The music and movie industry need to be reminded that word of mouth is still the most powerful form of advertising out there.

     

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  16.  
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    chris (profile), Jul 29th, 2008 @ 1:18pm

    Re: Re: Re: Re: Paying off judges?

    Wow. You're amazingly ignorant. Copyright cases are heard in Federal court. All federal judges are appointed by the President of the United States, and confirmed by the Senate. There is no election.

    indeed. federal judges cannot be bought off with campaign contributions. the have to be appointed by individuals who have been bought off with campaign contributions. that's a universe of difference.

     

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  17.  
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    jim bob, Jul 29th, 2008 @ 1:30pm

    The best way to combat this is to not buy music from this stupid people nor download it..dam them to obscurity. download dance music from euro dj's instead. Live DJ sets and podcasts are avalavble for free.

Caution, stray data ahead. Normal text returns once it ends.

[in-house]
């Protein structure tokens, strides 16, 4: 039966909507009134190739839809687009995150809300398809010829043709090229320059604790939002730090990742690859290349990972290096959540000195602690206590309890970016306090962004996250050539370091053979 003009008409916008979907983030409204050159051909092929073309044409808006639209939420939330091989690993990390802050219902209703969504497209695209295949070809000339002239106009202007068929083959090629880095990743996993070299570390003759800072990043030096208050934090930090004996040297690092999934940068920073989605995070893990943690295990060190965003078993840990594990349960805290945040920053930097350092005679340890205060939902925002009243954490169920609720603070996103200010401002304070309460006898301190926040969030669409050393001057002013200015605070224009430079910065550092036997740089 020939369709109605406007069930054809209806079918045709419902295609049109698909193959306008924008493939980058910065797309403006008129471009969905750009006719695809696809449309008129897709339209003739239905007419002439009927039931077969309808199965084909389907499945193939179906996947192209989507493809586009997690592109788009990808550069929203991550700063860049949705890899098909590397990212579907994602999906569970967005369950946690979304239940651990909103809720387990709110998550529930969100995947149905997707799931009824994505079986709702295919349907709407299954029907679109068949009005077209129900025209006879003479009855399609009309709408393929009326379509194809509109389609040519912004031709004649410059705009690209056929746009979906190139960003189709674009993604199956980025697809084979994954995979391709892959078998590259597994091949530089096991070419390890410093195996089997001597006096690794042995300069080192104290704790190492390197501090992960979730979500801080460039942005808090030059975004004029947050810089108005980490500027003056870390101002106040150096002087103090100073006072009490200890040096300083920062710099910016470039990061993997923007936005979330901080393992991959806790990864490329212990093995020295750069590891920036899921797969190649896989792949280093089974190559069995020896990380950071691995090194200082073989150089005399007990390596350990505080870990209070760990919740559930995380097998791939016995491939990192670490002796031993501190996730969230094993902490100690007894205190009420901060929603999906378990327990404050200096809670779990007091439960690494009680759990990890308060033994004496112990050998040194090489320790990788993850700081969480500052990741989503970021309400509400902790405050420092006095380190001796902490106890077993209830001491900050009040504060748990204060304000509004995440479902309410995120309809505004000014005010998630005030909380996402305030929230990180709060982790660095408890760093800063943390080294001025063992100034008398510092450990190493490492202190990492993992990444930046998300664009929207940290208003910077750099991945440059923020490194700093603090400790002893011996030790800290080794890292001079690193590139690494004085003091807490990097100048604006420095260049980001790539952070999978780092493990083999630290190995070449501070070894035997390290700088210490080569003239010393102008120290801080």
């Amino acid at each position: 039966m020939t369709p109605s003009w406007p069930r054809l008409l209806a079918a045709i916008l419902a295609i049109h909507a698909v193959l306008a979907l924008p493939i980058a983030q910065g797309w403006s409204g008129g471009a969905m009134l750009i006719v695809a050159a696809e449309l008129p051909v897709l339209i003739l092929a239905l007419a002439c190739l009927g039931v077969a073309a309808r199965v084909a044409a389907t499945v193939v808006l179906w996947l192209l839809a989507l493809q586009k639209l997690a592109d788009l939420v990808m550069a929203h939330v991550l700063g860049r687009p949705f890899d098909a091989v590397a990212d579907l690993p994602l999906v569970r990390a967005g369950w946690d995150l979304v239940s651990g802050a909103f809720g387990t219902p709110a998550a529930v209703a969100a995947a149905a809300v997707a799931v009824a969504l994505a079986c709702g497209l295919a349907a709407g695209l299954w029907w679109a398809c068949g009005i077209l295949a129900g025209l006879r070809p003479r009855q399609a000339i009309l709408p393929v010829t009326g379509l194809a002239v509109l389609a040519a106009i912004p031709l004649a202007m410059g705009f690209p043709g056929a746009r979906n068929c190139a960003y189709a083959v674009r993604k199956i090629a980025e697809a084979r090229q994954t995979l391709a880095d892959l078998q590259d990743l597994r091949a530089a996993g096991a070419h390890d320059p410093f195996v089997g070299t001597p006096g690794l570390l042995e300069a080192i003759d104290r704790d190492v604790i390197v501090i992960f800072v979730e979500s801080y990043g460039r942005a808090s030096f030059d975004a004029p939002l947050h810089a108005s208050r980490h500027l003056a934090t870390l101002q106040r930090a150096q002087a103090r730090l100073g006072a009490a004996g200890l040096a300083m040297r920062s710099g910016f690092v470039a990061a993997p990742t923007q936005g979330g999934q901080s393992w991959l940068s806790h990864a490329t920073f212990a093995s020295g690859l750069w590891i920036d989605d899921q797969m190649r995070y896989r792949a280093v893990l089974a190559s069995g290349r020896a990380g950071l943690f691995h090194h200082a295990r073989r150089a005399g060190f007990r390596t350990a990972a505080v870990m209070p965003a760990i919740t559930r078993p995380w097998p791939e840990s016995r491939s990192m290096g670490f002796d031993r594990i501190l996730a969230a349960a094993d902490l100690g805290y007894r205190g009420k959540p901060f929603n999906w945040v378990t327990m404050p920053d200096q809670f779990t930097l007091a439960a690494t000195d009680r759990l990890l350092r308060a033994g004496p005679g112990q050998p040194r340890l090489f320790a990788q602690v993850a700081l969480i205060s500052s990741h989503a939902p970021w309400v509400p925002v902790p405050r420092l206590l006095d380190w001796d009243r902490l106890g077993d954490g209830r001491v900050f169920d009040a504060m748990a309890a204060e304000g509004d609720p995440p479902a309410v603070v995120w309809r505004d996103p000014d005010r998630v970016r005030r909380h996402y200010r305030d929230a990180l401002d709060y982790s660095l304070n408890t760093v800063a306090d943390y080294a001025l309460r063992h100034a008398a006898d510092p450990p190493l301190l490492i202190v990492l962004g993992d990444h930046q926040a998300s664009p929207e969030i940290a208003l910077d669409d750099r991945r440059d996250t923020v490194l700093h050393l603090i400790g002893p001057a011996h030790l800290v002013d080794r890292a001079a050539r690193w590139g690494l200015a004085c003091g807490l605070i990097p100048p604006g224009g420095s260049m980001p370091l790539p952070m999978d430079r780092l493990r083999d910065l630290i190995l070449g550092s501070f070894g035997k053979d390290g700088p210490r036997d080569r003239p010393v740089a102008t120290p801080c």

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  18.  
    identicon
    Anonymous Coward, Jul 29th, 2008 @ 1:37pm

    RIAA can suck it!

     

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  19.  
    identicon
    James, Jul 29th, 2008 @ 1:45pm

    Rob them (legally)

    Like some of the others posters suggest, and I agree, cut OFF their money supply. No CDs, no downloading, no DVDs.. make them hurt financially (at least for content for major labels represented by the RIAA).

    Imagine their whining and bellyaching if CD and DVD sales plummeted 50% tommorrow. It'd be absolutely hilarious.

    Its the one perfectly legal way we can truly put them in their place and there is nothing they can do about it..... except, maybe update their business model.

     

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  20.  
    identicon
    Willton, Jul 29th, 2008 @ 1:53pm

    Re: Re: Re: Re: Re: Paying off judges?

    indeed. federal judges cannot be bought off with campaign contributions. the have to be appointed by individuals who have been bought off with campaign contributions. that's a universe of difference.